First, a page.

The brooding presence of a mature yew tree with branches that droop to the ground, covered in glossy dark green evergreen needles casting deep shade where little else can grow.
Recently the Royal Horticultural Society has had the good fortune to purchase the vacated Harrogate Arms Hotel that lies just beyond the RHS garden. Over the coming years the hotel will finally be re-united with the garden and hopefully two very fine yew trees will be revealed.
What sets yew, Taxus baccata, apart from other trees is extreme longevity as well as the myths and theories that have become attached to the tree over time, particularly to do with death. All parts of the plant are toxic except the red aril that surrounds the seed. Yew contains a powerful, poisonous alkaloid harmful to grazing cattle, although strangely not to sheep and goats. The poisonous extract was reputed to be used by Celtic warriors to tip yew arrows. Yew wood has long been used to make weapons using the strength and elasticity of the wood for deadly purpose. Most people are more than familiar with the story of the French defeat at the hands of English bowmen, even if the bows were made from imported Spanish or Italian yew. That the tree has a long human history is confirmed by the oldest wooden artefact a yew wood spear 250,000 years old found in Clacton in Essex
More remarkable though is the long and ancient association between the yew and churchyards. There probably isn’t another tree species that has such a unique place in folklore surrounding places of worship and the association is a long one as most ancient yews are only to be found in churchyards. In fact yew can claim to be the oldest living plant in the country as remaining trees in churchyards in Powis Wales and the famous Fortingall Yew in Perthshire Scotland are estimated to be anywhere between 2,000 and 9,000 years old.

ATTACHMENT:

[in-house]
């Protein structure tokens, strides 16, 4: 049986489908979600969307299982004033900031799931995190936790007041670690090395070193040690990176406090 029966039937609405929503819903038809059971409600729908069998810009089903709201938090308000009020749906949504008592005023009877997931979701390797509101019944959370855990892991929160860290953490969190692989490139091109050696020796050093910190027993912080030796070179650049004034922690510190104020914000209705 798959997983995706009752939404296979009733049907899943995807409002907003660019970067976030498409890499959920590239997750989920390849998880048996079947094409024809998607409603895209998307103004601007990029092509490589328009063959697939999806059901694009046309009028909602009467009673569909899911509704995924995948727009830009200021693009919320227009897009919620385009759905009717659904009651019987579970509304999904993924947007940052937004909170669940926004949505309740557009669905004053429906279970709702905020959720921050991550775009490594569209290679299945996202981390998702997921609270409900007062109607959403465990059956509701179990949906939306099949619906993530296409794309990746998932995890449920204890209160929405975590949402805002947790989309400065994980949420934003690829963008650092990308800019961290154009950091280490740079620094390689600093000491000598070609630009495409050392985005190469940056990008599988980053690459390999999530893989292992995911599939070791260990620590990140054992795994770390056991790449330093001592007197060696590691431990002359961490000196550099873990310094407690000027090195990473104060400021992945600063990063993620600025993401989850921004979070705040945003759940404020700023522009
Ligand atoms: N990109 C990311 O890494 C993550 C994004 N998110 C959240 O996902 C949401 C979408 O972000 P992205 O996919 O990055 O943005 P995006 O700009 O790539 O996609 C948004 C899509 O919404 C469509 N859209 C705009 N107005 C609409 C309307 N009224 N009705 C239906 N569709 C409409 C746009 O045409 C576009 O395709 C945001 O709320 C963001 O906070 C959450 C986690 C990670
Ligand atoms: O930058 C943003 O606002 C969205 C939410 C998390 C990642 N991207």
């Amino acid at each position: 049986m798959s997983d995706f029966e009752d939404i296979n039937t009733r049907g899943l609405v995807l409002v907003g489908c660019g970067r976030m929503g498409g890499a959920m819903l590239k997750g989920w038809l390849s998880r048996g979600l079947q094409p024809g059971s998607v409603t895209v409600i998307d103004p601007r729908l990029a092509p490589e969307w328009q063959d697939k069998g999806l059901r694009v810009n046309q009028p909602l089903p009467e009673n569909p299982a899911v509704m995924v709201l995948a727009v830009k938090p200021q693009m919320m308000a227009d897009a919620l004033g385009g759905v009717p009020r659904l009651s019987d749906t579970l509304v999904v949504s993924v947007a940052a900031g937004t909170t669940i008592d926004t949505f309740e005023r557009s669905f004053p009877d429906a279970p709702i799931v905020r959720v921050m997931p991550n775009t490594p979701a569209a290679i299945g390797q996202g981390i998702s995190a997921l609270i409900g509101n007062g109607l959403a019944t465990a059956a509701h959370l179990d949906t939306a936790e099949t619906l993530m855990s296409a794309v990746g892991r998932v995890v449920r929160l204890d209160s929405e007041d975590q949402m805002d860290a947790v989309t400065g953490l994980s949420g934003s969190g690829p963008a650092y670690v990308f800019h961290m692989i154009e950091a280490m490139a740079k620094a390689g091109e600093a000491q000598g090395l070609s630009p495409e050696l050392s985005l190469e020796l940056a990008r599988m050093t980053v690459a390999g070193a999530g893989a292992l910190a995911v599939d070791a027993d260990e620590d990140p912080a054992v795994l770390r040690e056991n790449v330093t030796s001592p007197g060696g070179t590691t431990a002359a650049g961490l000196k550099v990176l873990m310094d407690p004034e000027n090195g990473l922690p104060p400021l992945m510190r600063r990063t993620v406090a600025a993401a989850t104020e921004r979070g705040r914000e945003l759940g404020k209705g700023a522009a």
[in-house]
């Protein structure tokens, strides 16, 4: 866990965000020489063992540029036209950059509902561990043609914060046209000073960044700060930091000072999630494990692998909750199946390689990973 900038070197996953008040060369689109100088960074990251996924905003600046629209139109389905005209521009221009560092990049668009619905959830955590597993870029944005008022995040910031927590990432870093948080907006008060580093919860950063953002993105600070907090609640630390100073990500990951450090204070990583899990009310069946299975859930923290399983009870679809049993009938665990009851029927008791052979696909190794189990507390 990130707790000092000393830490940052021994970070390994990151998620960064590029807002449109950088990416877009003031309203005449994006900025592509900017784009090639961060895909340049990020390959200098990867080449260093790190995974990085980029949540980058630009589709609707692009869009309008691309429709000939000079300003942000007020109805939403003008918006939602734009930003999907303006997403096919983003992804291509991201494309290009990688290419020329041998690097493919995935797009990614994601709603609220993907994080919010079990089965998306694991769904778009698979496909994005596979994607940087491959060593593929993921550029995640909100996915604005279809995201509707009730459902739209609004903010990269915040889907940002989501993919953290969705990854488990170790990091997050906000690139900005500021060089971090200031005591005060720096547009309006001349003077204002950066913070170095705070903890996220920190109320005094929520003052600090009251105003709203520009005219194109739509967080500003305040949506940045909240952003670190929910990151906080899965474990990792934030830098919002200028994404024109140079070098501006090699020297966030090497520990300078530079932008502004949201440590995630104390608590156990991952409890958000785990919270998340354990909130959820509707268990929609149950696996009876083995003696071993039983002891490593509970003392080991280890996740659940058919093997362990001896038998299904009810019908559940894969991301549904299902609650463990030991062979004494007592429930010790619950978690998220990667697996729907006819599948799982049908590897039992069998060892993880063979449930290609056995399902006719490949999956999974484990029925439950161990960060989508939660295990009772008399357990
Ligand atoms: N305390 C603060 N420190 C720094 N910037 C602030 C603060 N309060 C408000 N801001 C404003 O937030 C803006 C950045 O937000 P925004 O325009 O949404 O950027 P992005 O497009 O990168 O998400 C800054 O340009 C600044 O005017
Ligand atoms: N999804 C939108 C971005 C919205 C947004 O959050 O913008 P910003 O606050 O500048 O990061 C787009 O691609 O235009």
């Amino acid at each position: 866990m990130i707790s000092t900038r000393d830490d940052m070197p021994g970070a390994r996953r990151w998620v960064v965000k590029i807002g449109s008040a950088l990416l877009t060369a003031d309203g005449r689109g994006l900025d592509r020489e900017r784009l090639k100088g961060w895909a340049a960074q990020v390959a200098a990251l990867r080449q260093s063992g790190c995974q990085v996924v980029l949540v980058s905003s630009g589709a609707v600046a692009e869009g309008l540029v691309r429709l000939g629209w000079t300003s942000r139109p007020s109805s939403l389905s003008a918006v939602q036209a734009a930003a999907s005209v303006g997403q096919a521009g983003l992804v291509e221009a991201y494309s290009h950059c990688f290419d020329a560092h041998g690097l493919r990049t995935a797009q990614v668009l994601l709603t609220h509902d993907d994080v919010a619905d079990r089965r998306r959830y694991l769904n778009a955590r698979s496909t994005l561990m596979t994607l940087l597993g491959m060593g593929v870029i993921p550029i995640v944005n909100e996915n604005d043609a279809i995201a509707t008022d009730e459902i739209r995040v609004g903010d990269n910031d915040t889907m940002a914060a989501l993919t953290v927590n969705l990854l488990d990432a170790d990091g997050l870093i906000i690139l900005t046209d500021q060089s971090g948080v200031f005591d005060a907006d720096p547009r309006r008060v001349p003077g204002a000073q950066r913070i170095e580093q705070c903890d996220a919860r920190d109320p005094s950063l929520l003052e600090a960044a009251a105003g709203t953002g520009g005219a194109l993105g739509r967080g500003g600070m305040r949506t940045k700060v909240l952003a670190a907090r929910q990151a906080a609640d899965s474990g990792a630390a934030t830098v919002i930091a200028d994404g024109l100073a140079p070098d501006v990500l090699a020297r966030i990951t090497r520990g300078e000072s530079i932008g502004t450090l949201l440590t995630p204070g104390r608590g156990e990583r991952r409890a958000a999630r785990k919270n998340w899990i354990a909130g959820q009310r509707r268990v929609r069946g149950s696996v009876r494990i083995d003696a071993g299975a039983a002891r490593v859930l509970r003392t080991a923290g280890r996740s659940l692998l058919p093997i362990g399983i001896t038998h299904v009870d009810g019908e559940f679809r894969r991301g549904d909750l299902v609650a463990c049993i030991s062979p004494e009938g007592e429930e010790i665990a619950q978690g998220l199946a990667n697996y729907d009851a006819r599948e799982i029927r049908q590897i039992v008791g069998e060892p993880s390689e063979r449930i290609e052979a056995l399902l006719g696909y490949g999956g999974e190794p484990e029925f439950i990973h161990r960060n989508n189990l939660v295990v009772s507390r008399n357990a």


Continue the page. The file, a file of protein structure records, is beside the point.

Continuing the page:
It is the tew trees relationship with churchyards, with burials and Christian ritual that brings about the strong myth, superstition and legend surrounding the tree. Some theories have it that the planting of yew in churchyards is a symbol of immortality linked to the evergreen nature of the tree. Others believe that the yew has mystical abilities to ward off evil spirits and thereby protect the dead. Some say that the reason for the yew in churchyards is much simpler as it is enclosed and protects grazing animals from coming to harm.
Today, however we live in less superstitious times but even now the modern day use of a drug, synthesised from the chemical extract from Yew clippings and used to treat certain forms of cancer seems miraculous. The power to kill and now cure, maintains the reputation of yew as a remarkable, secretive and mysterious tree.